University Rescinds Mass Suspension of Black Greek Organizations
BIRMINGHAM, Ala. — The University of Alabama-Birmingham (UAB) rescinded a mass suspension of all its Black Greek-letter organizations, last month, after some students questioned why White groups were not treated the same way.
A school official wrote six Black groups saying they were being suspended from campus activities, citing member apathy and lack of participation in a campus governing board. The official, Charles Judkins, said apathy also was a problem among White groups.
But the vice president of student life, Andy Marsch, lifted the suspension in a letter stating the groups were still encouraged to become more involved in the governing body, called the National Pan-Hellenic Council (NPHC).
“UAB deeply values the involvement of the entire Greek system, and NPHC and its chapters are no exception,” he wrote. The suspension originally “was to encourage involvement in the NPHC as the governing body of your chapters,” Judkins, coordinator of student leadership and Greek affairs at UAB, had imposed the suspension. He was out of town and unavailable for comment, said UAB spokeswoman Dale Turnbough.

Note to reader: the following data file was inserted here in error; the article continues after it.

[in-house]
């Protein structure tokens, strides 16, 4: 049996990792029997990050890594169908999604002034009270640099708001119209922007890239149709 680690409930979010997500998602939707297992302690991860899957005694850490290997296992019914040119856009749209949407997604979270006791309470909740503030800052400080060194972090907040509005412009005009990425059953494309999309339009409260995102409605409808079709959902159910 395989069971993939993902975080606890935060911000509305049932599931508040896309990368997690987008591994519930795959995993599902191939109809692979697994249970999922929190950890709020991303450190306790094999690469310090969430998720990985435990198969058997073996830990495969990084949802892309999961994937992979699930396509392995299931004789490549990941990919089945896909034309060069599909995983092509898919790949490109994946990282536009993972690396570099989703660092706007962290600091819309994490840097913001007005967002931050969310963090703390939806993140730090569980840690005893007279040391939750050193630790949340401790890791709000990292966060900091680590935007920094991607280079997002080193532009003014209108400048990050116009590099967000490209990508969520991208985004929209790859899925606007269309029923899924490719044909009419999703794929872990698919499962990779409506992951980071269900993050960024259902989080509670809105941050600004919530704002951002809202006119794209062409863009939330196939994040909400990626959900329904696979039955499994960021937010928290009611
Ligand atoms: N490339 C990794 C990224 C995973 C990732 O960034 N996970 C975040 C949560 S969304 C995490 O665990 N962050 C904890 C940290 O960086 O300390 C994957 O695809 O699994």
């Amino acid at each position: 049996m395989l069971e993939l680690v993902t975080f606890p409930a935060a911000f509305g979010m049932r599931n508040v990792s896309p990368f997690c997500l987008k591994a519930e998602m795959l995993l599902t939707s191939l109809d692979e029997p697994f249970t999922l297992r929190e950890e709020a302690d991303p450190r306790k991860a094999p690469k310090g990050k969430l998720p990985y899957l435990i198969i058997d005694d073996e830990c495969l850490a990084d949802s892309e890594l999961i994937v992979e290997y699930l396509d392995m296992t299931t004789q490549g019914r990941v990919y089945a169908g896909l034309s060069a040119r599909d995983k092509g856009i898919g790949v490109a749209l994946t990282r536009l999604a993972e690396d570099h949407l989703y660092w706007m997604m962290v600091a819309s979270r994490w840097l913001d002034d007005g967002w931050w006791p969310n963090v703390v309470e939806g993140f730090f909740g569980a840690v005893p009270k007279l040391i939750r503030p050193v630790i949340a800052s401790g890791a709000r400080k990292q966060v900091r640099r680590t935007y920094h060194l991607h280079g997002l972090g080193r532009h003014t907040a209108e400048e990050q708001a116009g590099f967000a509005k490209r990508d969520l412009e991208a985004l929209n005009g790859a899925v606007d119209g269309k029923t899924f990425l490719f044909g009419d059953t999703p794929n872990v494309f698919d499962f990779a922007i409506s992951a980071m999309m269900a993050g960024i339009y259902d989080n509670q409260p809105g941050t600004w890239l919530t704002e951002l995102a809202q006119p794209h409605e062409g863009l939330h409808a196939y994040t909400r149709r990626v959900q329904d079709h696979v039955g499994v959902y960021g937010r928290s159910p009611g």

Arthur Harris, undergraduate president of the Student Government Association and a member of a Black fraternity, says it appeared the university was singling out Black organizations.
“Student apathy is all over campus. There’s not one well-functioning organization,” Harris says. “Why are they targeting ours and not the others?”
Marsch says there was no racial motive behind the suspension and that student apathy is rampant on all college campuses. Judkins, the author of the suspension letter, is himself Black.
“This may seem like a racial issue, but it’s not only being done to Black Greeks. Something, though not this drastic, was done to White Greeks as well,” to boost participation, Judkins said earlier.
The 17 fraternities and sororities active on the UAB campus have 457 members total. The half-dozen Black organizations have a total of 68 members.
© Copyright 2005 by DiverseEducation.com